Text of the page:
By 1917 Ellerman owned 1.5 million tons of shipping, equivalent to the entire French merchant navy. Ellerman far surpassed his rivals in shipping; through his shrewd decision-making, assets flourished under his management
Other business interests
At the same time Ellerman expanded his brewing interests and by 1918 he held shares in more than seventy breweries. In many cases he improved the financial performance of these businesses rapidly. From around 1904 he also invested in newspapers, owning stakes in the Financial Times, the Daily Mail, The Times, the Illustrated London News, Tatler, The Sphere and other publications at various times. He sold most of his press interests in the 1920s.
Another field in which Ellerman was a major player was coal. In the 1920s he held shares in at least 22 collieries. After World War I he also became a major owner of property in London. Aristocrats such as the Duke of Bedford, Lord Howard de Walden and Earl Cadogan were increasingly selling off slices of the freehold West End estates which had been in their families for centuries and Ellerman was often the buyer.
Ellerman had little interest in public recognition. He was made a baronet in 1905 in appreciation of his contribution to British shipping needs during the Boer War, but he could readily have obtained a higher honour if he had wanted one. His lifestyle was unostentatious. In 1916 he stated that he was worth £55 million (then US$275 million). This may well have been correct as he had no reputation for self-aggrandizement. The following year a journalist estimated that his shipping interests alone were worth £35 million. At this time the Duke of Westminster was generally reckoned to be the second richest man in the United Kingdom with a fortune of around £14 million. When Ellerman died in 1933 his estate was assessed for probate at £36.685 million. The previous record was £13.5 million left by Lord Iveagh of the Guinness Brewery in 1927. Ellerman had negotiated the Great Depression skillfully, but his wealth at death must have been well below its 1920s peak.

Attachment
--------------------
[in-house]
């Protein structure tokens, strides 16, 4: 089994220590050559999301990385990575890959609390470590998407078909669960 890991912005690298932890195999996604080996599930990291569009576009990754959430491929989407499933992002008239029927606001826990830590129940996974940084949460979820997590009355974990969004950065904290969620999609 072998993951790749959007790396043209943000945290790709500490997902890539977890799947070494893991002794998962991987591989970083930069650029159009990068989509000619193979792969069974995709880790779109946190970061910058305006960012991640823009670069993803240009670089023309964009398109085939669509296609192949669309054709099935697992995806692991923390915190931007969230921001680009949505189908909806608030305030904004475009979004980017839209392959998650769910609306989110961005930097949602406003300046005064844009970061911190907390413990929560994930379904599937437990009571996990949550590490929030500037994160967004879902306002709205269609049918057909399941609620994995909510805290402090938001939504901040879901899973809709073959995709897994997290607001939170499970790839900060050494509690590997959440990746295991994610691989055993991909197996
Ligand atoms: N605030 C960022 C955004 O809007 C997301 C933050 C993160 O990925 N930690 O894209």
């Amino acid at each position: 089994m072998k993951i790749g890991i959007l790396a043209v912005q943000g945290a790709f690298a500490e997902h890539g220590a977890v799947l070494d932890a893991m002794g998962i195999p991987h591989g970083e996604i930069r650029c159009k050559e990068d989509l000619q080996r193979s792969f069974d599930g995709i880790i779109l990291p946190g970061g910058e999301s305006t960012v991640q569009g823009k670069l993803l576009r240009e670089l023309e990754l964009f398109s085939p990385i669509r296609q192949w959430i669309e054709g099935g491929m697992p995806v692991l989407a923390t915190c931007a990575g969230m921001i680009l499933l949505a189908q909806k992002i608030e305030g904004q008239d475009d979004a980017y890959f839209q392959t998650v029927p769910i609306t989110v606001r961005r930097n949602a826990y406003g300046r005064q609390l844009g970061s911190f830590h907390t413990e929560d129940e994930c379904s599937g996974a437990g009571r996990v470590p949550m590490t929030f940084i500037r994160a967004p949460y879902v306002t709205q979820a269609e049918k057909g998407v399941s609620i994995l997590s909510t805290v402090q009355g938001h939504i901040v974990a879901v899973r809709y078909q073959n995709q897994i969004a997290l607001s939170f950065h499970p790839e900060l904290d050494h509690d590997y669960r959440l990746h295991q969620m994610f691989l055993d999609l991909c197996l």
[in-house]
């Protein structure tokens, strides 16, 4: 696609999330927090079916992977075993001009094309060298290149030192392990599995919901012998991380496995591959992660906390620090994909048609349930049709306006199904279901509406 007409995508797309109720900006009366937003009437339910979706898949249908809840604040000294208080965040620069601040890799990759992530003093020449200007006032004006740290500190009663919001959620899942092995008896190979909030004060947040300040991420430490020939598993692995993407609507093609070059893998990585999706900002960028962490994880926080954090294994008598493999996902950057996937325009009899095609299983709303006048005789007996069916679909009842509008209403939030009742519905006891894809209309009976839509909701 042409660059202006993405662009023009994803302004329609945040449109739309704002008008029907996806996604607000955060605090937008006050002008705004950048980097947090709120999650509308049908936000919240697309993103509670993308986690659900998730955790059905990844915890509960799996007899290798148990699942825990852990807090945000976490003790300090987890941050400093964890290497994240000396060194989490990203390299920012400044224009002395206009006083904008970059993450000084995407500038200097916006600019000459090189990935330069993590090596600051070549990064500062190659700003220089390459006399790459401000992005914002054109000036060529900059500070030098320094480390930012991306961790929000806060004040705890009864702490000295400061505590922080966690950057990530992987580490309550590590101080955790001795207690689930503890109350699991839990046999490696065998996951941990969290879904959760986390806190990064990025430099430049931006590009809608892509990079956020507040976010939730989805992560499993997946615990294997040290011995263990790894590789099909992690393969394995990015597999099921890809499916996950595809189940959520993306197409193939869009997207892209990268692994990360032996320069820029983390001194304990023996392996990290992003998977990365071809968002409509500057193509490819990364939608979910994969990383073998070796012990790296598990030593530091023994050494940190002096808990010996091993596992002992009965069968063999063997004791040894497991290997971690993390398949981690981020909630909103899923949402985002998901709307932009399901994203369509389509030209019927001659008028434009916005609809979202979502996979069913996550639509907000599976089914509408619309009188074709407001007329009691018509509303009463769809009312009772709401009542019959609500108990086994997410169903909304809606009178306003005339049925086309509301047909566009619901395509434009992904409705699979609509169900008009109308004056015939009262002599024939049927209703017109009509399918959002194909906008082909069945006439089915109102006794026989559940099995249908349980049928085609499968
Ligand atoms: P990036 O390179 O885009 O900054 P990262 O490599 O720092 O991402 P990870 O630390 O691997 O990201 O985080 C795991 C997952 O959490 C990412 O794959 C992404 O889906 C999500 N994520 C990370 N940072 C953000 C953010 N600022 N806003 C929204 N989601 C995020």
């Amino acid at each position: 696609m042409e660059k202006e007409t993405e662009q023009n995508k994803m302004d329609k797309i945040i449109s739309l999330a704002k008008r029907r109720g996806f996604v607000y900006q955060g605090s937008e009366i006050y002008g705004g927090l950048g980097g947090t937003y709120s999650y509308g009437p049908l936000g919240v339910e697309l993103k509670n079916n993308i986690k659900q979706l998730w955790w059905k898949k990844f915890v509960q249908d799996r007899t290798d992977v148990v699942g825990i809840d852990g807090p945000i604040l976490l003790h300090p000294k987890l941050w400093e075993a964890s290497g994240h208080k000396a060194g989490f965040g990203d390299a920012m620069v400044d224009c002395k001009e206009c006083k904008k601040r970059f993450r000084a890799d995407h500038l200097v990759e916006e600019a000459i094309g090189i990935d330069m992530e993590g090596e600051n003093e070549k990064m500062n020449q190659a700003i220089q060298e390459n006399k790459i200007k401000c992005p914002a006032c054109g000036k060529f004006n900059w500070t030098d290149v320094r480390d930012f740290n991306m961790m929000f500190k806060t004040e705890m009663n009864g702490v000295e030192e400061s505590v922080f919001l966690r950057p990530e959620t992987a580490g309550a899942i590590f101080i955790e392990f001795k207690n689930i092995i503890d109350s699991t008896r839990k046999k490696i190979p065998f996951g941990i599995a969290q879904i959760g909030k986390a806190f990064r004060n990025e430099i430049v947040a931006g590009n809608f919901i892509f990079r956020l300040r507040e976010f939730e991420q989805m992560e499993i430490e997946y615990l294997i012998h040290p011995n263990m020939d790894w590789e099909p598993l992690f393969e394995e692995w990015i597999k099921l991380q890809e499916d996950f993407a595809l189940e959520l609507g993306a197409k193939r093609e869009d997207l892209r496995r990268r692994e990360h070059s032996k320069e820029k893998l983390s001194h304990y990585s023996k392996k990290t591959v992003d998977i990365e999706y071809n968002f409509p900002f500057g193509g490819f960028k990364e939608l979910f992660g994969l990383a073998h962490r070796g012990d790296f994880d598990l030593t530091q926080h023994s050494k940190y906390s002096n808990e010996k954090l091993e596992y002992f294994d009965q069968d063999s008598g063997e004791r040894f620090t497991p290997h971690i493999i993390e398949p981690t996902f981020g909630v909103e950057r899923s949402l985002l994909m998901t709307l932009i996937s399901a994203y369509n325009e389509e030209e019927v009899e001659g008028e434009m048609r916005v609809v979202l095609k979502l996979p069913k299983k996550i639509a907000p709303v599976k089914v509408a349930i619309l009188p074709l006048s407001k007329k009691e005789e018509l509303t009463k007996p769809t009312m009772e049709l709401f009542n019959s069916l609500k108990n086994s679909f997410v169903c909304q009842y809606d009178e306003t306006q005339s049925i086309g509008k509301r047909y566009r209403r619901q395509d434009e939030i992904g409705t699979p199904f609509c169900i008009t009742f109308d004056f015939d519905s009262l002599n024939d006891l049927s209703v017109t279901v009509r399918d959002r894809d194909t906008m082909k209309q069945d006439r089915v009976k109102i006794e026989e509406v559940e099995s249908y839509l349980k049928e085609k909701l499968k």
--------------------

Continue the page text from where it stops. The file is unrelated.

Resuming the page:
Ellerman lived a secretive life in Mayfair and Eastbourne. He never purchased a country estate and made no attempt to join high society or enter politics. One possible reason is that from the early 1890s he lived with a woman called Hannah Glover, and had a daughter by her in 1894, but did not marry her until 1908, the year before the birth of his only son, who was also called John Ellerman.
Ellerman's daughter Annie Winifred Glover, later Annie Winifred Ellerman, was a published writer under the penname 'Bryher'. Her autobiography, The Heart to Artemis (1963), gives an account of her father. On his death in July 1933, Ellerman left about £900,000 to Bryer, but the majority of his wealth – around £20 million after death duties – was inherited by his only son John.